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Symantec Analyst Relations
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Symantec Analyst Relations | 23 Jan 2014 | 0 comments

This Blog was originally posted in Security Response.

Could your baby monitor be used to spy on you? Is your television keeping tabs on your viewing habits? Is it possible for your car to be hacked by malicious attackers? Or could a perfectly innocent looking device like a set-top box or Internet router be used as the gateway to gain access to your home computer?

A growing number of devices are becoming the focus of security threats as the Internet of Things (IoT) becomes a reality. What is the Internet of Things? Essentially, we are moving into an era when it isn’t just computers that are connected to the Internet. Household appliances, security systems, home heating and lighting, and even cars are all becoming Internet-enabled. The grand vision is of a world where almost anything can be connected—hence the Internet of Things.

Exciting new developments are in the offing. A...

Symantec Analyst Relations | 22 Jan 2014 | 0 comments

As fans of Formula 1 eagerly await the new season, big changes are coming that will have a major impact on the sport. It’s something that Lotus F1 Team readily acknowledges will be a huge challenge. But they will be ready to take on whatever comes their way, they insist, just as their long-term partner Symantec is also embracing transformation throughout its business.

In fact, Lotus F1 Team sees itself and Symantec as being on something of a parallel journey, as they manage their rapidly altering business landscapes – very different, it might seem, yet driven by a common purpose: to be the best at what they do.

It is Symantec’s ability to achieve that goal, time and again, that has made Lotus F1 Team such a committed consumer and champion of its solutions. But first, back to those big changes in Formula 1. “For next season, the amount of fuel that can be used in a race is limited to 100kg, so none of the cars will have enough to finish the race,” Michael Taylor  ...

James Hanlon | 17 Jan 2014 | 0 comments

FireEye’s recent acquisition of incident response and forensics specialist Mandiant for around $1 billion has been a real high profile eye catcher. The move greatly broadens the FireEye product and services portfolio, of course, although the cost of the acquisition has sparked a few mutterings of ‘overpriced’ amongst the analyst community. That said, several analysts cited Mandiant’s service revenues as a great addition to FireEye and it’s hard to argue with that.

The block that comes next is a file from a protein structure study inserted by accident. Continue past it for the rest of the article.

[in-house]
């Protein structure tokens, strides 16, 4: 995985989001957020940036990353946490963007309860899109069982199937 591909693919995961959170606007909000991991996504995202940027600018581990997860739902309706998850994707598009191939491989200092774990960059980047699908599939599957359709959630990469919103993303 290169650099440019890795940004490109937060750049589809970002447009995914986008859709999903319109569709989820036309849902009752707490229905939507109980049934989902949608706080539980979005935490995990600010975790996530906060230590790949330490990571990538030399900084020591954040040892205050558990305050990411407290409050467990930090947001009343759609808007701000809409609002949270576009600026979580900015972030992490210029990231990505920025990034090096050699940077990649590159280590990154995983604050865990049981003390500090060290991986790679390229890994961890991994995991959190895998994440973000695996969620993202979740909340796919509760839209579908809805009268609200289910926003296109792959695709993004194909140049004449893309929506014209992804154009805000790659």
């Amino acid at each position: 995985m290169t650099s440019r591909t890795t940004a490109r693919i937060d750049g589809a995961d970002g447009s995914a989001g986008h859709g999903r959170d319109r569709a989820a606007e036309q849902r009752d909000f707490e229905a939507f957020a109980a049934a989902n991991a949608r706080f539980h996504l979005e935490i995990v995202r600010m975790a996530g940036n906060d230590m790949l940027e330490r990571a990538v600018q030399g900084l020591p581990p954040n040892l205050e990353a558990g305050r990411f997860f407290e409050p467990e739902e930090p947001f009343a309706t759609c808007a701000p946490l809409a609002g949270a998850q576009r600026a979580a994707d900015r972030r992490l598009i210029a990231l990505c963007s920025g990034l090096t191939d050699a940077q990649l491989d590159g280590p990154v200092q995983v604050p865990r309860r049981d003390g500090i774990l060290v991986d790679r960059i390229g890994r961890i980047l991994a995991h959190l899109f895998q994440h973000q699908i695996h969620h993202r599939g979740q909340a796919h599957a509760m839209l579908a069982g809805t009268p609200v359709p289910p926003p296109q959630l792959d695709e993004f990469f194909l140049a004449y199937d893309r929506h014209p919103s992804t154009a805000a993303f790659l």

Certainly, Mandiant is a good complement for FireEye, strengthening its security intelligence capability and increasing its detection capability at the endpoint (albeit not its endpoint protection capability), while also providing FireEye with a services arm.

Possible issues? Perhaps around efficient integration & synergies between the two technology platforms, although the two companies have held a relationship since 2012. What is possibly more of concern is the differences between the companies in...

D Thomson | 14 Jan 2014 | 0 comments

Having conducted my entire career in the world of information technology, I (like the majority of my peers) am very used to and inspired by questions that begin with “could we..?”. The technology arena exists, is focused on and is inspired by the art of the possible. We never cease to amaze ourselves with what can be achieved over time as the principles of Moore’s Law deliver us more and more computing power and our imaginations are left to run riot.

30 years ago we marveled at the ability to hand-off complex business process to ERP systems, 20 years ago the internet took hold and we marveled at the prospect of accessing more information than was ever thought possible and 5 years ago the world of mobile communications got “smart” and manufacturers started to deliver powerful computing to the palm of our hands...

Now the “Internet of Things” has appeared and the prospect of “connecting everything” has us IT-types “Imagineering” again (love that word! – thanks Disney)....

Straners | 13 Jan 2014 | 0 comments

As we are all aware, information is expanding at a staggering rate. World data in 2010 was estimated at 1.2 zetabytes, expected to rise to 7.9ZB in 2015 and, in 2020, to 40ZB, with something like 30 billion connected devices in the next few years. Against that backdrop, there is really no way we have either the time or bandwidth (cost) to shift these large lumps of data around. Yet, potentially, they have enormous value to people who want to access them.

In this world of ‘Bigger Data’ – and what is rapidly becoming ‘Even Bigger Data’ – this presents a massive challenge for all of us: how do we supply Data as a Service, while still maintaining control?

Because the reality is that, in these data-driven times, everyone is going to have to consider themselves as a consumer and a provider of Data as a Service, and deal with all of the consequences this brings into play.